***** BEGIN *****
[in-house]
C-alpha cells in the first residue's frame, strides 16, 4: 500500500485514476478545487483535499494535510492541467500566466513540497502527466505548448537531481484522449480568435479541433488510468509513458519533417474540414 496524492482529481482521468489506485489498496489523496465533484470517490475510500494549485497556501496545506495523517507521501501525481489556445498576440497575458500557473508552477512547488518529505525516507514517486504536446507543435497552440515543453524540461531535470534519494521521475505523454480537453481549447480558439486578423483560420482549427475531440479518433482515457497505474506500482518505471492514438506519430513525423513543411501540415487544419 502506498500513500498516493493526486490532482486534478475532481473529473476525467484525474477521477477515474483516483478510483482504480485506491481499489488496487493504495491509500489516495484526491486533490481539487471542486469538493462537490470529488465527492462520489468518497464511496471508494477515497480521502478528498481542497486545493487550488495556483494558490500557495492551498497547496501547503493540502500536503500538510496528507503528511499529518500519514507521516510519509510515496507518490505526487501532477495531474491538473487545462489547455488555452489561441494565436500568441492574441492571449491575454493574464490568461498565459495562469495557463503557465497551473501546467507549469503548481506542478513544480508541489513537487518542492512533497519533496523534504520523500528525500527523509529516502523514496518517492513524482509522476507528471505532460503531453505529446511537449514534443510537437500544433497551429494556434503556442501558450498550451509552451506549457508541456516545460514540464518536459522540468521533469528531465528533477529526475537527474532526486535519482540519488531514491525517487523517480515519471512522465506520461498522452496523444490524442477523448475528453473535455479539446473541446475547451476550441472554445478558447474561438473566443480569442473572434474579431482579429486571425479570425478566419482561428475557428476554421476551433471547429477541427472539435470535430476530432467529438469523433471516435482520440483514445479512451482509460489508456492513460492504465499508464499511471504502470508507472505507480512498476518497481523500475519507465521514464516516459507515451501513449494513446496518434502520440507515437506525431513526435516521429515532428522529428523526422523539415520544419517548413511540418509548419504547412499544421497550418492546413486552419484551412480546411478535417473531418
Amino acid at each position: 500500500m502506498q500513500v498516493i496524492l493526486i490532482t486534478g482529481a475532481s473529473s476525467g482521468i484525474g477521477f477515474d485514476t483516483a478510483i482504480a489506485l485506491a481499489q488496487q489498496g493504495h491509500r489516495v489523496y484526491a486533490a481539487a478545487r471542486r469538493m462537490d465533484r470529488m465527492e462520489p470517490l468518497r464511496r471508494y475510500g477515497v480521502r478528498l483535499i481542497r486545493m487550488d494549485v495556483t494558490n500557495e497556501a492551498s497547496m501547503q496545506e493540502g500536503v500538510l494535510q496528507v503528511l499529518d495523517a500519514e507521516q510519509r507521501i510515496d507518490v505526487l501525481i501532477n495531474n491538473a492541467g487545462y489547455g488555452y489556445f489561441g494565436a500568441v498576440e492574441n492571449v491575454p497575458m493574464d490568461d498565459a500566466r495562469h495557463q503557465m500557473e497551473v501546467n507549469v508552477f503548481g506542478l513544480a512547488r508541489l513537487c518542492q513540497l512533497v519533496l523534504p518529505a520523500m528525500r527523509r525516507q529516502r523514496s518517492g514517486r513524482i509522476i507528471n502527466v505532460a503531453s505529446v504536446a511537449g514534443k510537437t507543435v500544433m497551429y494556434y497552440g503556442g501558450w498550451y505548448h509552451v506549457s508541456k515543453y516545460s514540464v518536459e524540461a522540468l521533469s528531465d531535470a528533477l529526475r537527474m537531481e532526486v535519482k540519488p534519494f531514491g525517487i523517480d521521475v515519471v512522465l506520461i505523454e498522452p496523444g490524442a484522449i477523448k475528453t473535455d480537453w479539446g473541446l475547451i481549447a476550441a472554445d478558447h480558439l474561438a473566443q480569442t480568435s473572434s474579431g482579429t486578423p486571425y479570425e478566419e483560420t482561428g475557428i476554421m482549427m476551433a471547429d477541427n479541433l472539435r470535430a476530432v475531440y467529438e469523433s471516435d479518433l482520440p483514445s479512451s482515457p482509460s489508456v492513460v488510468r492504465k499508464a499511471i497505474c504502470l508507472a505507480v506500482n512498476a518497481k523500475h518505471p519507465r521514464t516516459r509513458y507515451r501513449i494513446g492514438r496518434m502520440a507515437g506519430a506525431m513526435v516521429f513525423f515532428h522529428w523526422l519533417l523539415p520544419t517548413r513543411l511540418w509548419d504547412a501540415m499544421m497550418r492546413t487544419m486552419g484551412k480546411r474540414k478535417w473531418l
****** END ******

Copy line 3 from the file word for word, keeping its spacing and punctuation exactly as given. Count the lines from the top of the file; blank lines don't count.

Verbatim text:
Amino acid at each position: 500500500m502506498q500513500v498516493i496524492l493526486i490532482t486534478g482529481a475532481s473529473s476525467g482521468i484525474g477521477f477515474d485514476t483516483a478510483i482504480a489506485l485506491a481499489q488496487q489498496g493504495h491509500r489516495v489523496y484526491a486533490a481539487a478545487r471542486r469538493m462537490d465533484r470529488m465527492e462520489p470517490l468518497r464511496r471508494y475510500g477515497v480521502r478528498l483535499i481542497r486545493m487550488d494549485v495556483t494558490n500557495e497556501a492551498s497547496m501547503q496545506e493540502g500536503v500538510l494535510q496528507v503528511l499529518d495523517a500519514e507521516q510519509r507521501i510515496d507518490v505526487l501525481i501532477n495531474n491538473a492541467g487545462y489547455g488555452y489556445f489561441g494565436a500568441v498576440e492574441n492571449v491575454p497575458m493574464d490568461d498565459a500566466r495562469h495557463q503557465m500557473e497551473v501546467n507549469v508552477f503548481g506542478l513544480a512547488r508541489l513537487c518542492q513540497l512533497v519533496l523534504p518529505a520523500m528525500r527523509r525516507q529516502r523514496s518517492g514517486r513524482i509522476i507528471n502527466v505532460a503531453s505529446v504536446a511537449g514534443k510537437t507543435v500544433m497551429y494556434y497552440g503556442g501558450w498550451y505548448h509552451v506549457s508541456k515543453y516545460s514540464v518536459e524540461a522540468l521533469s528531465d531535470a528533477l529526475r537527474m537531481e532526486v535519482k540519488p534519494f531514491g525517487i523517480d521521475v515519471v512522465l506520461i505523454e498522452p496523444g490524442a484522449i477523448k475528453t473535455d480537453w479539446g473541446l475547451i481549447a476550441a472554445d478558447h480558439l474561438a473566443q480569442t480568435s473572434s474579431g482579429t486578423p486571425y479570425e478566419e483560420t482561428g475557428i476554421m482549427m476551433a471547429d477541427n479541433l472539435r470535430a476530432v475531440y467529438e469523433s471516435d479518433l482520440p483514445s479512451s482515457p482509460s489508456v492513460v488510468r492504465k499508464a499511471i497505474c504502470l508507472a505507480v506500482n512498476a518497481k523500475h518505471p519507465r521514464t516516459r509513458y507515451r501513449i494513446g492514438r496518434m502520440a507515437g506519430a506525431m513526435v516521429f513525423f515532428h522529428w523526422l519533417l523539415p520544419t517548413r513543411l511540418w509548419d504547412a501540415m499544421m497550418r492546413t487544419m486552419g484551412k480546411r474540414k478535417w473531418l